From the onset of COVID-19, debt collectors swiftly worked to assist the millions of Americans experiencing financial hardships caused by the pandemic through voluntary forbearance of collection activity and adjustments in response to changes in applicable law and regulations, and creditor customer requirements. As the pandemic continues, federal and state regulators are starting to take a strong look at how debt collectors are responding to the crisis. Debt collectors should review their ongoing legal and regulatory obligations and take steps to prepare for potential scrutiny.
The following observations are a starting framework for enhancing policies and procedures for the COVID-19 era. Of course, companies should be sure to tailor their compliance policies, including COVID-19-related policies, to the particulars of their organization and applicable legal requirements.
1. Revisit or Adopt a Hardship Policy
Revisit hardship policies—or implement one—that properly account for COVID-19. Hardship policies address situations where a collection agency knows, or has a reason to know, a consumer cannot afford payments. In these hardship situations, continuing collection efforts may constitute harassment under the Fair Debt Collection Practices Act (FDCPA), the state equivalents and/or an abusive practice under prohibitions against Unfair, Deceptive, and Abuse Acts and Practices (UDAAP), and, with regard to furnishers, the Fair Credit Reporting Act (FCRA) and its implementing regulation, Regulation V. Generally, hardship policies will account for a consumer’s medical issues, temporary unemployment, and acute natural or declared disasters (e.g., hurricanes, earthquakes, etc.). Under a typical hardship policy, collection agencies will modify or cease collection efforts until the event triggering the hardship has passed, and furnishers will make adjustments to credit reporting.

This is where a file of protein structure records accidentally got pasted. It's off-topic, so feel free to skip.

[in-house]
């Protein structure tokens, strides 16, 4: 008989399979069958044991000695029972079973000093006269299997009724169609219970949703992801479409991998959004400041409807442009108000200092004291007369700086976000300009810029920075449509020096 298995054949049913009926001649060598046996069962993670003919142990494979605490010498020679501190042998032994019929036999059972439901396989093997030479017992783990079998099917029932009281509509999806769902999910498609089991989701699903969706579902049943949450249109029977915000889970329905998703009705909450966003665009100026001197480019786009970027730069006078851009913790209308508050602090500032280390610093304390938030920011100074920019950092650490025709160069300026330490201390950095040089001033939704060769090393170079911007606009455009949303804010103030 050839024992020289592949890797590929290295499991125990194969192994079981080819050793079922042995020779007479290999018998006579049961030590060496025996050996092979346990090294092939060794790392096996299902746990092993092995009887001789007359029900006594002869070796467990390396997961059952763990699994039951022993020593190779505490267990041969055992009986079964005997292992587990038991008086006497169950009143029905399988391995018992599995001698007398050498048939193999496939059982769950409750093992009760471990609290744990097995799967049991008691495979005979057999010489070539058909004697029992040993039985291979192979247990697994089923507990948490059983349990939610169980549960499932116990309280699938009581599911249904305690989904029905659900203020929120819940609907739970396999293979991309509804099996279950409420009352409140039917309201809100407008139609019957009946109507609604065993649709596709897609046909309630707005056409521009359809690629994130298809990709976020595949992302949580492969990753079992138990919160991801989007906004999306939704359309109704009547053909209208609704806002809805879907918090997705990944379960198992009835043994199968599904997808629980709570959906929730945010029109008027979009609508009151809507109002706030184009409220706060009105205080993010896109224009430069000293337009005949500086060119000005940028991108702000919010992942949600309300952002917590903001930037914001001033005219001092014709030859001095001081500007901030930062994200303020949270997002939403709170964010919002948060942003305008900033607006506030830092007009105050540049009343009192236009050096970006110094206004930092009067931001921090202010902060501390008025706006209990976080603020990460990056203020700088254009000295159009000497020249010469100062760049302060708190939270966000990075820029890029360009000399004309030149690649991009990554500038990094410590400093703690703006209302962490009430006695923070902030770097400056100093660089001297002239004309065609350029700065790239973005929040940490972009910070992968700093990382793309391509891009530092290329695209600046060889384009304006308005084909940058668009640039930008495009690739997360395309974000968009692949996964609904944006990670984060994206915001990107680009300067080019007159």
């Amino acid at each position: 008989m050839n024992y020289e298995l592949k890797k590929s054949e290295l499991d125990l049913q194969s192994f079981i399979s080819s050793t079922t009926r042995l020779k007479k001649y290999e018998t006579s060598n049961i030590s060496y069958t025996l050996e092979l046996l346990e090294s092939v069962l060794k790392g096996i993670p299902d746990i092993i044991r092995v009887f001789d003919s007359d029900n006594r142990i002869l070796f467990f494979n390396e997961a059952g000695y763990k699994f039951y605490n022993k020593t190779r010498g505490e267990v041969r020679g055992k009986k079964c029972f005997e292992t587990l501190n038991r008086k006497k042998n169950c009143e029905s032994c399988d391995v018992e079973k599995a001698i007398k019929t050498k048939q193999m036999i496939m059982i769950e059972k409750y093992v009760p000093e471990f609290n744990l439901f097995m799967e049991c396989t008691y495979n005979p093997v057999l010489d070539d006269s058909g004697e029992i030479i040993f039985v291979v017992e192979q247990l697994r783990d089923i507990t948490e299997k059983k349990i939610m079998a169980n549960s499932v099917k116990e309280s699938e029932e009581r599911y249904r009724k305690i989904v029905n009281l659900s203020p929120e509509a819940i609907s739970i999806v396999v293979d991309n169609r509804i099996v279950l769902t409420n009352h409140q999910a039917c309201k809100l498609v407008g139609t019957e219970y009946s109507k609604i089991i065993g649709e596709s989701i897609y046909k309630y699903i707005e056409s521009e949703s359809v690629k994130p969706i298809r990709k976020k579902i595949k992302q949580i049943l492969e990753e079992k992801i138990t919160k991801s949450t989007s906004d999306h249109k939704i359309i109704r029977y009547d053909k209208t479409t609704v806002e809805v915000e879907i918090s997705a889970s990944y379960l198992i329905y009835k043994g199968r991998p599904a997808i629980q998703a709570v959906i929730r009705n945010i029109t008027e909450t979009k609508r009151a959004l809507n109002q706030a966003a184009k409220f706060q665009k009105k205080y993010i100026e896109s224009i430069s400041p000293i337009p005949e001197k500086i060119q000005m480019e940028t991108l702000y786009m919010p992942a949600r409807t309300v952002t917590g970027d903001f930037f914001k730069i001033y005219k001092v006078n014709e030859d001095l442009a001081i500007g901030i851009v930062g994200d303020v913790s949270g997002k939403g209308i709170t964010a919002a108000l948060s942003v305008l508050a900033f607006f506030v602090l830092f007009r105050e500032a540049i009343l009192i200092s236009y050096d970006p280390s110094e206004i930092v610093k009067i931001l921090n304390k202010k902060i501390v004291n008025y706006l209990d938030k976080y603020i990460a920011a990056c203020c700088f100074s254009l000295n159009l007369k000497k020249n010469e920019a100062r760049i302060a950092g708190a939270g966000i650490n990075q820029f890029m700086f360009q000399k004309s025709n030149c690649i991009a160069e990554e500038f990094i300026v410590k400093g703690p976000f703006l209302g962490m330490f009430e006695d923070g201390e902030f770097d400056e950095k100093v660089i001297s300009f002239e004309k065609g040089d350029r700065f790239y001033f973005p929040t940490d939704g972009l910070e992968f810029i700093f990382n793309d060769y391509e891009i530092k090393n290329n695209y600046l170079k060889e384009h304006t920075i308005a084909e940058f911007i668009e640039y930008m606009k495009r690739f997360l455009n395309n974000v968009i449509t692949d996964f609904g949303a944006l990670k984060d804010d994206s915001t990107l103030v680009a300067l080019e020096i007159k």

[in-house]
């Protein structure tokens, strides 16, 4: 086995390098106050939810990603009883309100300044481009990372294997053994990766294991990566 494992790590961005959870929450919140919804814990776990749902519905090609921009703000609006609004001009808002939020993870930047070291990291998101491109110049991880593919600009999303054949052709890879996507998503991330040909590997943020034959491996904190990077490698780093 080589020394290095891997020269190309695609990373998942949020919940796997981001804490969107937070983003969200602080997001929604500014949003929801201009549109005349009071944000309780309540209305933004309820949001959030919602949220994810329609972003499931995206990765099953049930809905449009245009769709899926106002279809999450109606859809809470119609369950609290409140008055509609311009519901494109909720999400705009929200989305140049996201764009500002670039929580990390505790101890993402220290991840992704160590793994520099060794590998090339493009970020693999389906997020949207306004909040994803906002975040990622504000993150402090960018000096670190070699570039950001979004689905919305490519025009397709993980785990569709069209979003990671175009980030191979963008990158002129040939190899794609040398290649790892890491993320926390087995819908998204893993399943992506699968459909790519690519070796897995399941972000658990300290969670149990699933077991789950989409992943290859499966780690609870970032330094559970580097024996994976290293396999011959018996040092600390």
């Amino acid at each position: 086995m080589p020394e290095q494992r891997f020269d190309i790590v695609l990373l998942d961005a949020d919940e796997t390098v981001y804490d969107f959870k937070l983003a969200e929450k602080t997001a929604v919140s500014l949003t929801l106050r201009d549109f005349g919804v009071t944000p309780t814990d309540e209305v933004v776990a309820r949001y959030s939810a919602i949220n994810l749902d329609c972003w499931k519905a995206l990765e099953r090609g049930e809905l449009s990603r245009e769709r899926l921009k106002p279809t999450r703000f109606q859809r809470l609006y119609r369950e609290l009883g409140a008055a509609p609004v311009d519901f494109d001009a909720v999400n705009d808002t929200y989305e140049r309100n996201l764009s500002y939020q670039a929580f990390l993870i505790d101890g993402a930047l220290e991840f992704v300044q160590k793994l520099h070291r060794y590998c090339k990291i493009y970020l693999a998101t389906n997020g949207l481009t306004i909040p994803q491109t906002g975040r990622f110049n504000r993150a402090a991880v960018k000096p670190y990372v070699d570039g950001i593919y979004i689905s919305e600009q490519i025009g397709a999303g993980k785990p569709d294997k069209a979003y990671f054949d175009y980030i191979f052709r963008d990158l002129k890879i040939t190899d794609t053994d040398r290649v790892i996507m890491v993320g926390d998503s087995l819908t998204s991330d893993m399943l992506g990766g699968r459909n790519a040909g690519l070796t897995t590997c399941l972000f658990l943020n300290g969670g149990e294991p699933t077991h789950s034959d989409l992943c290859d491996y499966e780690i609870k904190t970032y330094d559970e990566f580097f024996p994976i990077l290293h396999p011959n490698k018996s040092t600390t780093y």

Existing hardship policies may fail to include pandemics as an event triggering the hardship policy. In addition, collection agencies may not be prepared to handle a hardship event that affects such a large portion of the population at the same time. This may subject collection agencies to the risk of violating the FDCPA and UDAAP, among others, by continuing to seek collections from borrowers that they know are undergoing hardship due to COVID-19.
An effective hardship policy should contain, at a minimum, the following and take into consideration a wide range of circumstances and events that may occur, including pandemics.
- A non-exhaustive list of circumstances and events that would trigger the hardship policy. This should include circumstances affecting individual consumers (e.g., illness) and events impacting entire populations (e.g., hurricanes or pandemics).
- Accommodations available to consumers experiencing a hardship (e.g., forbearance or temporary cessation of collection efforts). Of course, the types of accommodations available will depend largely on the type of debt being collected, whether it has been charged off, and who the creditor is.
- How consumers can request a hardship accommodation and what information or documentation they must provide to obtain one.
- For collectors that also are furnishers, how a hardship accommodation impacts credit reporting.
- Training for consumer-facing employees to (i) identify consumers who may be undergoing financial hardship, (ii) properly record the hardship in the collections system, and (iii) modify collection efforts accordingly.